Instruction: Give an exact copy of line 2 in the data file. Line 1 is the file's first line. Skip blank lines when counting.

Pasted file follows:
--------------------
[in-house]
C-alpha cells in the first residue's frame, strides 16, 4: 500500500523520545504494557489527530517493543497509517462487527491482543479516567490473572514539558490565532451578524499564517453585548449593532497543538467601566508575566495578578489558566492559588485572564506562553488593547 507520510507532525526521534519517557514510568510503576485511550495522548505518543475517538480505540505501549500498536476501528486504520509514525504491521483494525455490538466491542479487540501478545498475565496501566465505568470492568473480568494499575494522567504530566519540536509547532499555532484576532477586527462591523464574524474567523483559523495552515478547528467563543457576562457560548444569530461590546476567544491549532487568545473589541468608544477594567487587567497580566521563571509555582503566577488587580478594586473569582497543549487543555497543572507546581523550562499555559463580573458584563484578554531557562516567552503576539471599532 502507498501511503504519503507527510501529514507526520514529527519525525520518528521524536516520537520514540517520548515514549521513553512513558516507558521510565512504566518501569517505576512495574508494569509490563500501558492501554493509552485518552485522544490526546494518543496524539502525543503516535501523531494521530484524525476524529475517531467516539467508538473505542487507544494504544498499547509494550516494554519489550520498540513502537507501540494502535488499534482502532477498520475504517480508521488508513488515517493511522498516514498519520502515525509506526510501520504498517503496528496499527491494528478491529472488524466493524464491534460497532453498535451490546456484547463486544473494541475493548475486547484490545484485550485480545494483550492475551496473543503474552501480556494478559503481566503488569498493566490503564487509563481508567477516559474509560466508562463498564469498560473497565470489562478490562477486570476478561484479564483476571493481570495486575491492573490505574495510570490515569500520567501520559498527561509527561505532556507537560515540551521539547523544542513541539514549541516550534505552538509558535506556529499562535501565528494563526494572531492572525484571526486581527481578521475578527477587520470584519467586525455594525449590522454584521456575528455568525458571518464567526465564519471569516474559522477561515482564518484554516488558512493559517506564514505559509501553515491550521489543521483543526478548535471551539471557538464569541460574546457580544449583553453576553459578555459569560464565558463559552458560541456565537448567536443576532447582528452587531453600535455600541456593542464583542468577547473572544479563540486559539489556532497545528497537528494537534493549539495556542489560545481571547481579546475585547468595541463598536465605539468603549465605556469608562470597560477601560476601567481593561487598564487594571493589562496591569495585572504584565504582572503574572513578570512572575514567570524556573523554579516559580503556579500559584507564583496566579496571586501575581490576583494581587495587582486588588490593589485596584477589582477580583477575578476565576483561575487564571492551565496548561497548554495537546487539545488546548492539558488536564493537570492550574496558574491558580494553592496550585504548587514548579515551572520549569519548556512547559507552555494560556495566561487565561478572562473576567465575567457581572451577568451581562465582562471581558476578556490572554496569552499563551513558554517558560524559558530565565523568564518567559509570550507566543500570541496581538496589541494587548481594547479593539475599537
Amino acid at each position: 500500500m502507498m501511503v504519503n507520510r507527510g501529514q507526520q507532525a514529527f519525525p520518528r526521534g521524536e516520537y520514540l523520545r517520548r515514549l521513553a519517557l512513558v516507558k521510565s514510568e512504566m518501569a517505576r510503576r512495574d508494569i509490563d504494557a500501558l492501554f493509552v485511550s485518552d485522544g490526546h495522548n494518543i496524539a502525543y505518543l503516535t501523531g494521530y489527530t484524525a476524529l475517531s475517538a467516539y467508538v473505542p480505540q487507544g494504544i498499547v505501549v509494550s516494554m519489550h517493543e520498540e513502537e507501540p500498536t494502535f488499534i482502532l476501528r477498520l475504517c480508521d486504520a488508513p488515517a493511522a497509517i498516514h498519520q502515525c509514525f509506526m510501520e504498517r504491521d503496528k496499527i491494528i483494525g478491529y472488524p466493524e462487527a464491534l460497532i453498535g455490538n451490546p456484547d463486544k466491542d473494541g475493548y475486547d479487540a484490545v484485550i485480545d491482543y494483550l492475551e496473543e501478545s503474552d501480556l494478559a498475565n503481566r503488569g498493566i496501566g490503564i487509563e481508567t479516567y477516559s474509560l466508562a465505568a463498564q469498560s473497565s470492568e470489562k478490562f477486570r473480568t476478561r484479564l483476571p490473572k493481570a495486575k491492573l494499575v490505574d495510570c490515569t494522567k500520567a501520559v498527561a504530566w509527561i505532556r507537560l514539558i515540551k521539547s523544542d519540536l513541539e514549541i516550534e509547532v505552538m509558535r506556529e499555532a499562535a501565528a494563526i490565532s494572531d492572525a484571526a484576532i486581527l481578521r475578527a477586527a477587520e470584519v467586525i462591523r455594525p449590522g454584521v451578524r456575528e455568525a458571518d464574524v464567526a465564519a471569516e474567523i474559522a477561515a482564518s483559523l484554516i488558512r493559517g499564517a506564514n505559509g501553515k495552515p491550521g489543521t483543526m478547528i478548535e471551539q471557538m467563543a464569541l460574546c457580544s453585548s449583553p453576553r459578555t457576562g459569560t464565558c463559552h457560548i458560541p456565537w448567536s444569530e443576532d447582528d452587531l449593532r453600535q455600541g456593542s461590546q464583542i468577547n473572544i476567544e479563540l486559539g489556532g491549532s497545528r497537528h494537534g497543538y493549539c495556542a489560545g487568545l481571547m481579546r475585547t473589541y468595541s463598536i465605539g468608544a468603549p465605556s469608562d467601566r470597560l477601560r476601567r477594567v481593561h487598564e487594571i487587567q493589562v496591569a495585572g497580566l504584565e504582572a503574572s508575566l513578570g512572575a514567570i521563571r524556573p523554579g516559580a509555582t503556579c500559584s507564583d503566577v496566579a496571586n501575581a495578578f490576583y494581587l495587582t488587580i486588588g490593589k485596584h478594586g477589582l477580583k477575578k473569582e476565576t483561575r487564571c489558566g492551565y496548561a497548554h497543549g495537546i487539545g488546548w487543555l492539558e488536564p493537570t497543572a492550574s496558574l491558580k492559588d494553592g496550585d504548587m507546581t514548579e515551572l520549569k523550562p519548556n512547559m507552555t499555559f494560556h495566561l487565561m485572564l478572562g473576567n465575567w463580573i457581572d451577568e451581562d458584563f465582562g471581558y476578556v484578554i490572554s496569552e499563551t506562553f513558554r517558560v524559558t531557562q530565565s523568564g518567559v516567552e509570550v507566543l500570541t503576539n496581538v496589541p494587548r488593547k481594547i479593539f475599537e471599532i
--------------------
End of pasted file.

C-alpha cells in the first residue's frame, strides 16, 4: 500500500523520545504494557489527530517493543497509517462487527491482543479516567490473572514539558490565532451578524499564517453585548449593532497543538467601566508575566495578578489558566492559588485572564506562553488593547 507520510507532525526521534519517557514510568510503576485511550495522548505518543475517538480505540505501549500498536476501528486504520509514525504491521483494525455490538466491542479487540501478545498475565496501566465505568470492568473480568494499575494522567504530566519540536509547532499555532484576532477586527462591523464574524474567523483559523495552515478547528467563543457576562457560548444569530461590546476567544491549532487568545473589541468608544477594567487587567497580566521563571509555582503566577488587580478594586473569582497543549487543555497543572507546581523550562499555559463580573458584563484578554531557562516567552503576539471599532 502507498501511503504519503507527510501529514507526520514529527519525525520518528521524536516520537520514540517520548515514549521513553512513558516507558521510565512504566518501569517505576512495574508494569509490563500501558492501554493509552485518552485522544490526546494518543496524539502525543503516535501523531494521530484524525476524529475517531467516539467508538473505542487507544494504544498499547509494550516494554519489550520498540513502537507501540494502535488499534482502532477498520475504517480508521488508513488515517493511522498516514498519520502515525509506526510501520504498517503496528496499527491494528478491529472488524466493524464491534460497532453498535451490546456484547463486544473494541475493548475486547484490545484485550485480545494483550492475551496473543503474552501480556494478559503481566503488569498493566490503564487509563481508567477516559474509560466508562463498564469498560473497565470489562478490562477486570476478561484479564483476571493481570495486575491492573490505574495510570490515569500520567501520559498527561509527561505532556507537560515540551521539547523544542513541539514549541516550534505552538509558535506556529499562535501565528494563526494572531492572525484571526486581527481578521475578527477587520470584519467586525455594525449590522454584521456575528455568525458571518464567526465564519471569516474559522477561515482564518484554516488558512493559517506564514505559509501553515491550521489543521483543526478548535471551539471557538464569541460574546457580544449583553453576553459578555459569560464565558463559552458560541456565537448567536443576532447582528452587531453600535455600541456593542464583542468577547473572544479563540486559539489556532497545528497537528494537534493549539495556542489560545481571547481579546475585547468595541463598536465605539468603549465605556469608562470597560477601560476601567481593561487598564487594571493589562496591569495585572504584565504582572503574572513578570512572575514567570524556573523554579516559580503556579500559584507564583496566579496571586501575581490576583494581587495587582486588588490593589485596584477589582477580583477575578476565576483561575487564571492551565496548561497548554495537546487539545488546548492539558488536564493537570492550574496558574491558580494553592496550585504548587514548579515551572520549569519548556512547559507552555494560556495566561487565561478572562473576567465575567457581572451577568451581562465582562471581558476578556490572554496569552499563551513558554517558560524559558530565565523568564518567559509570550507566543500570541496581538496589541494587548481594547479593539475599537